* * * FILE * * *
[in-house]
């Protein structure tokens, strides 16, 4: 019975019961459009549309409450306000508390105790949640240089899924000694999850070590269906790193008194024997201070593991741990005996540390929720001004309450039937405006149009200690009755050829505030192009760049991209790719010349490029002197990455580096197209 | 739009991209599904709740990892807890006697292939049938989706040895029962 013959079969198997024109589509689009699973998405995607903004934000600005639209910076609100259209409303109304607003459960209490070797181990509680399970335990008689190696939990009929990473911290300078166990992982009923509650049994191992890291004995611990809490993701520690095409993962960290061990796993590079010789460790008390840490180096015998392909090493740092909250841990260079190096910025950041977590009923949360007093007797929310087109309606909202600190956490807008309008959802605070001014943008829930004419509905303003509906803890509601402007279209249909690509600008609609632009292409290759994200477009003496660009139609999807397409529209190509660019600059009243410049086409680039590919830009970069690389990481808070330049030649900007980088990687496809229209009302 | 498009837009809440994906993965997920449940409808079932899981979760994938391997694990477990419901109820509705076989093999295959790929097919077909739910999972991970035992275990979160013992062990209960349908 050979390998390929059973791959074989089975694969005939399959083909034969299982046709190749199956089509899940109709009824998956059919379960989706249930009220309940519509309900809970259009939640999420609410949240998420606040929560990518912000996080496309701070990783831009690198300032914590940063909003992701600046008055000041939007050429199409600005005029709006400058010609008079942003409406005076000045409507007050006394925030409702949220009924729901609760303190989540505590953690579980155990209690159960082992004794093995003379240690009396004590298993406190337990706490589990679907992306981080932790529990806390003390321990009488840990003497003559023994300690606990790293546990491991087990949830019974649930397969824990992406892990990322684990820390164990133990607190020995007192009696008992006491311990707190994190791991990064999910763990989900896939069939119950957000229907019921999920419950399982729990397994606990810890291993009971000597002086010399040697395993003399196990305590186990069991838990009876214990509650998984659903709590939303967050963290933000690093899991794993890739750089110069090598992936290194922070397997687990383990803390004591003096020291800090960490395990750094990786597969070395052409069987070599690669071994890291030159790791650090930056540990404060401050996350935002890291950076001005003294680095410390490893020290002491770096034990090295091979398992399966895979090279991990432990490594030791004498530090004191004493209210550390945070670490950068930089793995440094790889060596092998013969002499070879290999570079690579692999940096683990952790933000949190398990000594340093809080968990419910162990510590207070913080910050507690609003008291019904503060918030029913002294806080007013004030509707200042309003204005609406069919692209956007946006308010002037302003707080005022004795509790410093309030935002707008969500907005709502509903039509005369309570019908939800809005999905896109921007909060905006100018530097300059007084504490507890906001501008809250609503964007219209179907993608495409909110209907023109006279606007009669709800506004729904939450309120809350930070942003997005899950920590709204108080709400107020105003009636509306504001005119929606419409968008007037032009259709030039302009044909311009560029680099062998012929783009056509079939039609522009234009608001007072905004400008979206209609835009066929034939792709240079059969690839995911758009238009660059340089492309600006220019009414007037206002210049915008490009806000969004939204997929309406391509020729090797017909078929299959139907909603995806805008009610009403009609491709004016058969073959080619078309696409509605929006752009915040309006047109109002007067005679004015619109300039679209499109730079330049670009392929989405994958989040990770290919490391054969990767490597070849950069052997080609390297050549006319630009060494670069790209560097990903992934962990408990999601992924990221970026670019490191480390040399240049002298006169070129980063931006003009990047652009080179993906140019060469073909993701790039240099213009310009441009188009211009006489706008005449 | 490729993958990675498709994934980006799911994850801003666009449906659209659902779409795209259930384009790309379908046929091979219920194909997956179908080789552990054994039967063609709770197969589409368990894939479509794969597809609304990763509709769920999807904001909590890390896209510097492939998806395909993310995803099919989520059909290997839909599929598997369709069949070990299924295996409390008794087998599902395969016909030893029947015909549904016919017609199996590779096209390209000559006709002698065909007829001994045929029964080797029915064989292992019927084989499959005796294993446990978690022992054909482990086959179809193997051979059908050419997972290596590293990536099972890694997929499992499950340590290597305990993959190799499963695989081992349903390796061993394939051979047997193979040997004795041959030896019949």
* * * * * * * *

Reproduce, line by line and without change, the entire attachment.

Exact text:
[in-house]
């Protein structure tokens, strides 16, 4: 019975019961459009549309409450306000508390105790949640240089899924000694999850070590269906790193008194024997201070593991741990005996540390929720001004309450039937405006149009200690009755050829505030192009760049991209790719010349490029002197990455580096197209 | 739009991209599904709740990892807890006697292939049938989706040895029962 013959079969198997024109589509689009699973998405995607903004934000600005639209910076609100259209409303109304607003459960209490070797181990509680399970335990008689190696939990009929990473911290300078166990992982009923509650049994191992890291004995611990809490993701520690095409993962960290061990796993590079010789460790008390840490180096015998392909090493740092909250841990260079190096910025950041977590009923949360007093007797929310087109309606909202600190956490807008309008959802605070001014943008829930004419509905303003509906803890509601402007279209249909690509600008609609632009292409290759994200477009003496660009139609999807397409529209190509660019600059009243410049086409680039590919830009970069690389990481808070330049030649900007980088990687496809229209009302 | 498009837009809440994906993965997920449940409808079932899981979760994938391997694990477990419901109820509705076989093999295959790929097919077909739910999972991970035992275990979160013992062990209960349908 050979390998390929059973791959074989089975694969005939399959083909034969299982046709190749199956089509899940109709009824998956059919379960989706249930009220309940519509309900809970259009939640999420609410949240998420606040929560990518912000996080496309701070990783831009690198300032914590940063909003992701600046008055000041939007050429199409600005005029709006400058010609008079942003409406005076000045409507007050006394925030409702949220009924729901609760303190989540505590953690579980155990209690159960082992004794093995003379240690009396004590298993406190337990706490589990679907992306981080932790529990806390003390321990009488840990003497003559023994300690606990790293546990491991087990949830019974649930397969824990992406892990990322684990820390164990133990607190020995007192009696008992006491311990707190994190791991990064999910763990989900896939069939119950957000229907019921999920419950399982729990397994606990810890291993009971000597002086010399040697395993003399196990305590186990069991838990009876214990509650998984659903709590939303967050963290933000690093899991794993890739750089110069090598992936290194922070397997687990383990803390004591003096020291800090960490395990750094990786597969070395052409069987070599690669071994890291030159790791650090930056540990404060401050996350935002890291950076001005003294680095410390490893020290002491770096034990090295091979398992399966895979090279991990432990490594030791004498530090004191004493209210550390945070670490950068930089793995440094790889060596092998013969002499070879290999570079690579692999940096683990952790933000949190398990000594340093809080968990419910162990510590207070913080910050507690609003008291019904503060918030029913002294806080007013004030509707200042309003204005609406069919692209956007946006308010002037302003707080005022004795509790410093309030935002707008969500907005709502509903039509005369309570019908939800809005999905896109921007909060905006100018530097300059007084504490507890906001501008809250609503964007219209179907993608495409909110209907023109006279606007009669709800506004729904939450309120809350930070942003997005899950920590709204108080709400107020105003009636509306504001005119929606419409968008007037032009259709030039302009044909311009560029680099062998012929783009056509079939039609522009234009608001007072905004400008979206209609835009066929034939792709240079059969690839995911758009238009660059340089492309600006220019009414007037206002210049915008490009806000969004939204997929309406391509020729090797017909078929299959139907909603995806805008009610009403009609491709004016058969073959080619078309696409509605929006752009915040309006047109109002007067005679004015619109300039679209499109730079330049670009392929989405994958989040990770290919490391054969990767490597070849950069052997080609390297050549006319630009060494670069790209560097990903992934962990408990999601992924990221970026670019490191480390040399240049002298006169070129980063931006003009990047652009080179993906140019060469073909993701790039240099213009310009441009188009211009006489706008005449 | 490729993958990675498709994934980006799911994850801003666009449906659209659902779409795209259930384009790309379908046929091979219920194909997956179908080789552990054994039967063609709770197969589409368990894939479509794969597809609304990763509709769920999807904001909590890390896209510097492939998806395909993310995803099919989520059909290997839909599929598997369709069949070990299924295996409390008794087998599902395969016909030893029947015909549904016919017609199996590779096209390209000559006709002698065909007829001994045929029964080797029915064989292992019927084989499959005796294993446990978690022992054909482990086959179809193997051979059908050419997972290596590293990536099972890694997929499992499950340590290597305990993959190799499963695989081992349903390796061993394939051979047997193979040997004795041959030896019949």